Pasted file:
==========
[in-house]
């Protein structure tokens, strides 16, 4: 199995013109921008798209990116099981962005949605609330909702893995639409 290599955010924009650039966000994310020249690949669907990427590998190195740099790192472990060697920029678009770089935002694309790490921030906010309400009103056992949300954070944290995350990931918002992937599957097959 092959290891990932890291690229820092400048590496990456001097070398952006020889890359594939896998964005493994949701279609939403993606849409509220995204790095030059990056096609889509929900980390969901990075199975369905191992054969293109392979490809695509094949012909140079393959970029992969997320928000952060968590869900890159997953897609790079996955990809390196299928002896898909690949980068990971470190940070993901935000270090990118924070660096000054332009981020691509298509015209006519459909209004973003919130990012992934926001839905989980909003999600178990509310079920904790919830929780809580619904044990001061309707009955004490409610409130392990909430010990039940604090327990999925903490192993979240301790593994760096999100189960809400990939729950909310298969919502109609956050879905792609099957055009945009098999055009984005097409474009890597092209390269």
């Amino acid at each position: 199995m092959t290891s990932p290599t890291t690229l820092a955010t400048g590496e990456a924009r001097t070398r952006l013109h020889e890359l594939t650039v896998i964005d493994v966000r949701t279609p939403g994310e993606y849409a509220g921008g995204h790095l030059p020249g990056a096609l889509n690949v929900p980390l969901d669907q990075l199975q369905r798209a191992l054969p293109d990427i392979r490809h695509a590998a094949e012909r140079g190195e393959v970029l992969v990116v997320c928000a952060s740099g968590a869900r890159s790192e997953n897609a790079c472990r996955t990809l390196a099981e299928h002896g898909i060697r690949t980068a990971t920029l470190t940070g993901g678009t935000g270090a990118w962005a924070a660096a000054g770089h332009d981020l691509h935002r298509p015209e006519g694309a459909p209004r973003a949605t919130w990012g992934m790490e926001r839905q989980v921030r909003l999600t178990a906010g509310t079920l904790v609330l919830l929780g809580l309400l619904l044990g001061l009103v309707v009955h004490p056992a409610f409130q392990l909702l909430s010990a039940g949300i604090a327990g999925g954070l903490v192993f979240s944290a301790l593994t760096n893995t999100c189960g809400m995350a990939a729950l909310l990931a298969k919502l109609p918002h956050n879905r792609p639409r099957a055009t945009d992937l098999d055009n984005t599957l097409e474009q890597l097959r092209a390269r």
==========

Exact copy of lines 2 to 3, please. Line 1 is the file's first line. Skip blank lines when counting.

């Protein structure tokens, strides 16, 4: 199995013109921008798209990116099981962005949605609330909702893995639409 290599955010924009650039966000994310020249690949669907990427590998190195740099790192472990060697920029678009770089935002694309790490921030906010309400009103056992949300954070944290995350990931918002992937599957097959 092959290891990932890291690229820092400048590496990456001097070398952006020889890359594939896998964005493994949701279609939403993606849409509220995204790095030059990056096609889509929900980390969901990075199975369905191992054969293109392979490809695509094949012909140079393959970029992969997320928000952060968590869900890159997953897609790079996955990809390196299928002896898909690949980068990971470190940070993901935000270090990118924070660096000054332009981020691509298509015209006519459909209004973003919130990012992934926001839905989980909003999600178990509310079920904790919830929780809580619904044990001061309707009955004490409610409130392990909430010990039940604090327990999925903490192993979240301790593994760096999100189960809400990939729950909310298969919502109609956050879905792609099957055009945009098999055009984005097409474009890597092209390269």
């Amino acid at each position: 199995m092959t290891s990932p290599t890291t690229l820092a955010t400048g590496e990456a924009r001097t070398r952006l013109h020889e890359l594939t650039v896998i964005d493994v966000r949701t279609p939403g994310e993606y849409a509220g921008g995204h790095l030059p020249g990056a096609l889509n690949v929900p980390l969901d669907q990075l199975q369905r798209a191992l054969p293109d990427i392979r490809h695509a590998a094949e012909r140079g190195e393959v970029l992969v990116v997320c928000a952060s740099g968590a869900r890159s790192e997953n897609a790079c472990r996955t990809l390196a099981e299928h002896g898909i060697r690949t980068a990971t920029l470190t940070g993901g678009t935000g270090a990118w962005a924070a660096a000054g770089h332009d981020l691509h935002r298509p015209e006519g694309a459909p209004r973003a949605t919130w990012g992934m790490e926001r839905q989980v921030r909003l999600t178990a906010g509310t079920l904790v609330l919830l929780g809580l309400l619904l044990g001061l009103v309707v009955h004490p056992a409610f409130q392990l909702l909430s010990a039940g949300i604090a327990g999925g954070l903490v192993f979240s944290a301790l593994t760096n893995t999100c189960g809400m995350a990939a729950l909310l990931a298969k919502l109609p918002h956050n879905r792609p639409r099957a055009t945009d992937l098999d055009n984005t599957l097409e474009q890597l097959r092209a390269r």